Giving the Pacific a bigger slice
Fri 5 Aug 2011 by Andrew Whiteford.

Each year I make a small transfer to a tax consultant in my home country who is sorting out my tax affairs.  To make the transfer I need to go into a branch of my bank, stand in a queue, fill out a form and pay $25 for the privilege of using their services. The process seems antiquated and overpriced in a world of online banking and electronic transactions. There is clearly a market opportunity to be exploited. Some Kiwi entrepreneurs are rising to the challenge and slashing the cost of making international transfers.

For me the laborious international money transfer process is a minor inconvenience and I can well afford the fee. But for many low-income people living in New Zealand and supporting families in developing countries the process bleeds their home communities of much needed funds.

Transferring money to the Pacific Islands is notoriously expensive and has some of the highest remittance charges in the world.  If I were to use my bank to send $200 to Tonga nearly $40 would be swallowed up by fees. Money transfer operator Western Union charges a lower upfront fee of $14, but this still amounts to a sizeable chunk of the original amount.  Across all means of remitting money to Pacific countries the average cost is 15 per cent of the amount remitted when sent from New Zealand and 22 per cent from Australia.

According to the World Bank about NZ$530 million is remitted to Pacific countries each year, which makes a substantial contribution to the country’s foreign exchange earnings and economic activity.  Across the Pacific remittances are equivalent to 12% of GDP, but much higher in countries such as Tonga (36%) and Samoa (26%).

Three quarters of Pacific Islanders living in New Zealand remit money back to their home country.  Typically, small amounts are remitted many times each year meaning that transaction costs swallow up a sizeable chunk of total remittances. Remitters to the Pacific pay more than NZS$100 million in fees each year money destined for the Pacific which never arrives.  Given the importance of remittances to the Pacific economies, these fees represent a significant drain on their economies.  For example, halving the average remittance fee would boost Pacific economic activity by over 1%.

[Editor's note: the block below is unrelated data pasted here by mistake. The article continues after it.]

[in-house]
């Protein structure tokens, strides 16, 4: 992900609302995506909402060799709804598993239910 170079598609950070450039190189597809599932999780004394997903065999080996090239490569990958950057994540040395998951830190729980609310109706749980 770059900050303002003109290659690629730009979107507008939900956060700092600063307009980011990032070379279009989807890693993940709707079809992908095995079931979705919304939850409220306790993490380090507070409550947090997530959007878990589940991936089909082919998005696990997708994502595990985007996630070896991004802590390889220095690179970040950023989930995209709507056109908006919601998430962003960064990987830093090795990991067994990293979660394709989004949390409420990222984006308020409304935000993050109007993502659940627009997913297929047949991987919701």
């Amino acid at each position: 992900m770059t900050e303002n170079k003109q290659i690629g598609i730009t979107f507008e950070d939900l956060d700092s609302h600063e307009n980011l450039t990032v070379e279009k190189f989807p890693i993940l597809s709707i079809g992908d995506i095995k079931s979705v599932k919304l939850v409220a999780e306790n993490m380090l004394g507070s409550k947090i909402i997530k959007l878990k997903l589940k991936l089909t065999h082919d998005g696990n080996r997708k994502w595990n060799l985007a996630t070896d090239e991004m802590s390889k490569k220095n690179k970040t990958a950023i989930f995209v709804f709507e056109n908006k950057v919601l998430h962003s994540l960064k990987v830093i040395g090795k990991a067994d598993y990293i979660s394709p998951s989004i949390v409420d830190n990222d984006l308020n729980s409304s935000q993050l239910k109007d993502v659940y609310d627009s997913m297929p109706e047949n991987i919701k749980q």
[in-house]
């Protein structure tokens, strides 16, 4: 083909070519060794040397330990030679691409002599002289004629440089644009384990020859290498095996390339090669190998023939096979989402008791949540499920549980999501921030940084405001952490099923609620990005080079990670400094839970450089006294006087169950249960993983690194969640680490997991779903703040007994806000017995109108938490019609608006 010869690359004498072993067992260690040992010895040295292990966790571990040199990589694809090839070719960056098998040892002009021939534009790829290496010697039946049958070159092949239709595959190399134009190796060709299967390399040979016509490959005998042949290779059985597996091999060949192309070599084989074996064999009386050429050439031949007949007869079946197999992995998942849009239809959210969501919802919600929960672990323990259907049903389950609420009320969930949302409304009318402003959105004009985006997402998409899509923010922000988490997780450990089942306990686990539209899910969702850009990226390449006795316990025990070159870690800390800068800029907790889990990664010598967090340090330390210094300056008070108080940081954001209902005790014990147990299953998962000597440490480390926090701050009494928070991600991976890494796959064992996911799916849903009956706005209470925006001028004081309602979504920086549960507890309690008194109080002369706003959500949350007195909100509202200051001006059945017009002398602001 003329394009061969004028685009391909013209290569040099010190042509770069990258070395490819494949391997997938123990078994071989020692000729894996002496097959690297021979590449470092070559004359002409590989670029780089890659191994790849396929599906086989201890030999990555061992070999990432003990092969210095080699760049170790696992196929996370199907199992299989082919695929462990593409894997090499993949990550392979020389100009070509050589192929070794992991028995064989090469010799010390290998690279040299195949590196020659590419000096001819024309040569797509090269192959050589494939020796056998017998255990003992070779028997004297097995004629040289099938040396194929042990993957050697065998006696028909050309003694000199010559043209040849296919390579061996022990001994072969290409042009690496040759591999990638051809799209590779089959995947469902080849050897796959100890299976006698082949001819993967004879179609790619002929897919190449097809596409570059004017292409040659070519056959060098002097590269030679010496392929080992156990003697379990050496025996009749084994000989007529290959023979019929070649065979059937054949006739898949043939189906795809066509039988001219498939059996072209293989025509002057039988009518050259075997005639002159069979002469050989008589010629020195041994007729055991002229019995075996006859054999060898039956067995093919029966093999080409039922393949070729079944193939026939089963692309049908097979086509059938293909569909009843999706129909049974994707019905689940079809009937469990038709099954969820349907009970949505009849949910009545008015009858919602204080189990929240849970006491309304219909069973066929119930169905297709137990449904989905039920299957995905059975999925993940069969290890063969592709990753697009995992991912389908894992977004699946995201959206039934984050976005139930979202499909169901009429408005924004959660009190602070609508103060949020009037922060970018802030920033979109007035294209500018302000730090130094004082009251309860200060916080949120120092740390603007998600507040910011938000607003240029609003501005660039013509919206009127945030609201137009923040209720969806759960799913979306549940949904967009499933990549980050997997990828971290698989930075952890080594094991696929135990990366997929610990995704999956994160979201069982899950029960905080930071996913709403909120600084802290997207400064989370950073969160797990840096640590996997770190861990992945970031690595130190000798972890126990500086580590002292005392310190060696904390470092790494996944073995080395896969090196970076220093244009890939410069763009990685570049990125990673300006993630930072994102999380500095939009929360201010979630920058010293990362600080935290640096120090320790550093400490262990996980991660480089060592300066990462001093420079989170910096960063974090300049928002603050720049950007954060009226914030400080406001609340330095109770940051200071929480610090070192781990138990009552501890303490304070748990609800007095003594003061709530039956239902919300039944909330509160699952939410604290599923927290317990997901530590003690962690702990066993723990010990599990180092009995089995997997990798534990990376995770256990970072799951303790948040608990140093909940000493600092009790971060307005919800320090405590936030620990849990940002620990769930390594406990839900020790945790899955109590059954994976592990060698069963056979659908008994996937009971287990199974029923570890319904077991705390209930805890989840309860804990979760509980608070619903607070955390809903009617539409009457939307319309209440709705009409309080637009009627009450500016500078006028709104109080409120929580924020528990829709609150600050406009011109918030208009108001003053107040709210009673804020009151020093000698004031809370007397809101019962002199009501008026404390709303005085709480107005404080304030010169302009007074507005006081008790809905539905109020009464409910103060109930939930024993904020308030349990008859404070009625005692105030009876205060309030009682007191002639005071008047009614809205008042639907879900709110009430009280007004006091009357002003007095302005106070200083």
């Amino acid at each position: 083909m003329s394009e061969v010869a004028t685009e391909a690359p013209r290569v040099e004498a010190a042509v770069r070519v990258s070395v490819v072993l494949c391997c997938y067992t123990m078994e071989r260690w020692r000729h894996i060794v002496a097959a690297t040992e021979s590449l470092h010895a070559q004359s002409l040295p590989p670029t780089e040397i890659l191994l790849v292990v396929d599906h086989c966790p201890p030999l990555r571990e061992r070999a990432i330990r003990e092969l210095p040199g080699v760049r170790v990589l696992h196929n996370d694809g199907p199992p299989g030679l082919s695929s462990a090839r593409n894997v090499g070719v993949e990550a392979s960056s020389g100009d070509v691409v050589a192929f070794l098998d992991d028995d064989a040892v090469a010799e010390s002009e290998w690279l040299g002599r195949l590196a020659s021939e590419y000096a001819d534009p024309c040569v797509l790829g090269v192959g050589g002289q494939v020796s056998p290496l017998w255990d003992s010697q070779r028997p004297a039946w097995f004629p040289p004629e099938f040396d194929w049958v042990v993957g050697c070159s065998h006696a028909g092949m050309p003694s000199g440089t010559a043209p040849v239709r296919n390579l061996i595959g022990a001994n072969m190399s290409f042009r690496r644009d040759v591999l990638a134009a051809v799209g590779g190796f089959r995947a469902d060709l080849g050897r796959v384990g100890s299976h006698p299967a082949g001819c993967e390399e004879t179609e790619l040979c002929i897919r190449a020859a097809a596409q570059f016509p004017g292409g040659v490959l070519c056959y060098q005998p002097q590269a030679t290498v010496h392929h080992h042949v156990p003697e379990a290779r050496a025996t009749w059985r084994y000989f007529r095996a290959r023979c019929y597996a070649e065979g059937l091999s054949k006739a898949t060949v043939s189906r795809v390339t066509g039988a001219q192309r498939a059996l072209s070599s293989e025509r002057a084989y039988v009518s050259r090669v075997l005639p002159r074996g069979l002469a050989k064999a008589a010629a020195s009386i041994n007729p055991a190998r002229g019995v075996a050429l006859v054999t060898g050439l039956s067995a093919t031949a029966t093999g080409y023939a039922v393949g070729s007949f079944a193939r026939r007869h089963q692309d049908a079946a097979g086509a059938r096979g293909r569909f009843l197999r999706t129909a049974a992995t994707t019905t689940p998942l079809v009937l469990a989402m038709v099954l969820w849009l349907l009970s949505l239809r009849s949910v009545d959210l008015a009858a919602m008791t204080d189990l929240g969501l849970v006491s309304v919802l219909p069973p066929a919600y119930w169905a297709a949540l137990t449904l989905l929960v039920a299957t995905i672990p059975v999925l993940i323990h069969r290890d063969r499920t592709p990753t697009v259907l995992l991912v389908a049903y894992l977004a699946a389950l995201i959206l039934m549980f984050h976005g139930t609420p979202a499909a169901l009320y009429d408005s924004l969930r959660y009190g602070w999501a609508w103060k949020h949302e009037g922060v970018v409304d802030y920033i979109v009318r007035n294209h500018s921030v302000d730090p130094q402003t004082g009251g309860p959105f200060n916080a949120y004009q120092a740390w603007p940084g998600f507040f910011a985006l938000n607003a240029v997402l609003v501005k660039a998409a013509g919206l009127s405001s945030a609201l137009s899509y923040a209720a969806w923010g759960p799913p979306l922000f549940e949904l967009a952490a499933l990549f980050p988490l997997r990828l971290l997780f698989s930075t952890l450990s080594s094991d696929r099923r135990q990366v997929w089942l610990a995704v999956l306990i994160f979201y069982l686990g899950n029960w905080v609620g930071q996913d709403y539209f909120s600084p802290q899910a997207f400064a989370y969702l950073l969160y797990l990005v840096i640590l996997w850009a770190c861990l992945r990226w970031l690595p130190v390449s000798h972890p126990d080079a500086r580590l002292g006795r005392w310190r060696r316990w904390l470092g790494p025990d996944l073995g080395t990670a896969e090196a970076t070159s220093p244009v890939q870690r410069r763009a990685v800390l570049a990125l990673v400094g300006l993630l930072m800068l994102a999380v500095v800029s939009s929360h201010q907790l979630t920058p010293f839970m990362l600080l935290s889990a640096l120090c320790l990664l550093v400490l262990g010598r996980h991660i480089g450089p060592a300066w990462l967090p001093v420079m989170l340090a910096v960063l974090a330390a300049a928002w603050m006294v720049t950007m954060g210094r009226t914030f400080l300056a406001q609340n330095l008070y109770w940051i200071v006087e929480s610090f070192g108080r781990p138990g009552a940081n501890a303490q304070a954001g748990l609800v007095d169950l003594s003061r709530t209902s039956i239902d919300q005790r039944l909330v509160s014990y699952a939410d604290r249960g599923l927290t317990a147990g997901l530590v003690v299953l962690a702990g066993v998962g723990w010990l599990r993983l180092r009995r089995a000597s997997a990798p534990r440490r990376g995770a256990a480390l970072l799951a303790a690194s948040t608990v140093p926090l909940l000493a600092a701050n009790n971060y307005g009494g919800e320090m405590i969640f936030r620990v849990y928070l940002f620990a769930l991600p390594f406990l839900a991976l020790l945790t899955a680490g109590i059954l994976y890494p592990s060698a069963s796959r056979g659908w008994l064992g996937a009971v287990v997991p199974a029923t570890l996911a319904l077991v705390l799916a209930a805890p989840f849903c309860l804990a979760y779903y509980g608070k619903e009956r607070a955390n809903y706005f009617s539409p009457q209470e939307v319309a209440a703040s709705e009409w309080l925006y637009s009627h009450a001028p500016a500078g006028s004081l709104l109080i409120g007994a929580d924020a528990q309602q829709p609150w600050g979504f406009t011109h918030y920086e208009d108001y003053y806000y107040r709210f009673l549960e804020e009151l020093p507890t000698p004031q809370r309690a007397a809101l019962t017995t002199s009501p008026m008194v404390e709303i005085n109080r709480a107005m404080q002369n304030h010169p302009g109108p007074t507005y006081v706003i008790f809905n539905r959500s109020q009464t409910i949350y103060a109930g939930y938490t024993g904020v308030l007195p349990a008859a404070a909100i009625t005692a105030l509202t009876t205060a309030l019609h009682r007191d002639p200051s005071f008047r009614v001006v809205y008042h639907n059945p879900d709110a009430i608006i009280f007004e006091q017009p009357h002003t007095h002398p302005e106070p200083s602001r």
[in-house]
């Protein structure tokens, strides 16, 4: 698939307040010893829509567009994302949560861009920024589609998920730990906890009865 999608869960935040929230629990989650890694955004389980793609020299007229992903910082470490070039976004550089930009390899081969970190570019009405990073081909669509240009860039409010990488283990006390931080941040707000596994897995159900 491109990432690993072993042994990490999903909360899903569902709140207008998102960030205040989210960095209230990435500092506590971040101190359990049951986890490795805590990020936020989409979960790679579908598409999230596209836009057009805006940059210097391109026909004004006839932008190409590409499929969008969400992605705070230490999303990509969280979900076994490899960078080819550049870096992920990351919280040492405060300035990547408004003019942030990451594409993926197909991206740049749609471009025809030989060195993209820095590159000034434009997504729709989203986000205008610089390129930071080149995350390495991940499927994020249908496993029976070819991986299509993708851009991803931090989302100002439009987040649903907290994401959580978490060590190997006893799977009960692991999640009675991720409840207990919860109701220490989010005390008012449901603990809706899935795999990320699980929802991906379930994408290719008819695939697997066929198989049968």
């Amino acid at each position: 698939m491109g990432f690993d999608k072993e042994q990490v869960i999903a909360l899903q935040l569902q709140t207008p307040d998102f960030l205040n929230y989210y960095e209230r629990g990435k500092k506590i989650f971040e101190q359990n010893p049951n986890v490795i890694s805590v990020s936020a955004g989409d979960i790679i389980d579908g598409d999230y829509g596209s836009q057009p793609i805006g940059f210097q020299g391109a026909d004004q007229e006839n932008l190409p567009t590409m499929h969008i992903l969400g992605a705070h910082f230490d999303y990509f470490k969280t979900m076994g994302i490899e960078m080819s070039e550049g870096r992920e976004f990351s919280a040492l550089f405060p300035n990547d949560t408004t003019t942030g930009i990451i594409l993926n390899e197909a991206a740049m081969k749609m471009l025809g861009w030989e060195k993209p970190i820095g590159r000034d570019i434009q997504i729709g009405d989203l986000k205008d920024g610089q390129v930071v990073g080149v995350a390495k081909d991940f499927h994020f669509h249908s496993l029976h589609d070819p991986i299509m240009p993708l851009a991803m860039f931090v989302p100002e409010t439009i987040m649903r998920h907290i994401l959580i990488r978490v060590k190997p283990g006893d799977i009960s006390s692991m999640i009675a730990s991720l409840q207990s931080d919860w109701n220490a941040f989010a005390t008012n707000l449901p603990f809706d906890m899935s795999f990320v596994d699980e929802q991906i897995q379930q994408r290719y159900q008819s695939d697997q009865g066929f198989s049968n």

Remittance charges to the Pacific have been dropping, but at a painfully slow rate.  Clearly there needed to be a rethink of the way money is transferred.  However, light is on the horizon.  A number of new innovations are beginning to dramatically decrease the cost.

Auckland-based Klick Ex brings together buyers and sellers of currencies in different countries via their website much like a Trade Me of currencies. For example, a person based in Samoa wishing to purchase New Zealand dollars is matched with a person based in New Zealand wishing to purchase Samoan Tala. The cost of the service depends on the length of time the individual is prepared to wait for the deal to go through, but it can be less than 1% of the total cost.

A new Wellington-based venture, Money Move IT, has developed web based service that integrates with various foreign exchange systems. This allows cheap international money transfers with fees starting from less than $1 for bank account to bank account transfers.  Money Move IT is developing a network of agents that will enable individuals in the Pacific without bank accounts to collect their remittances.  The organisation plans to integrate with mobile phone providers in the near future allowing recipients in the Pacific to receive their remittances via their mobile phones. Recipients will be able to store their received funds on their phone for later use a type of mobile wallet.

Mobile phone companies Digicel and Vodafone have already introduced versions of a mobile wallet in Pacific countries, but users are not yet able to receive international remittances.  Using their mobile phone individuals with funds on their phone can pay bills, send funds toothier mobile phone holders or hold their funds in a central account for later use.  This mobile technology essentially brings basic banking services to the six million Pacific people that are excluded from the traditional banking sector by exorbitant costs and a limited branch network.

New methods to transfer remittances to the Pacific can have a significant impact on the Pacific economies and will ensure that a larger slice of remittances reach the Pacific rather than bolstering the profits of foreign banks.  The integration of these systems with mobile technology and the advent of mobile wallets will help draw those currently excluded from the system into the world of modern banking with all its associated benefits.  Thesis a further example of the smart use of technology to lower transaction costs that could have a material impact on people's well-being.

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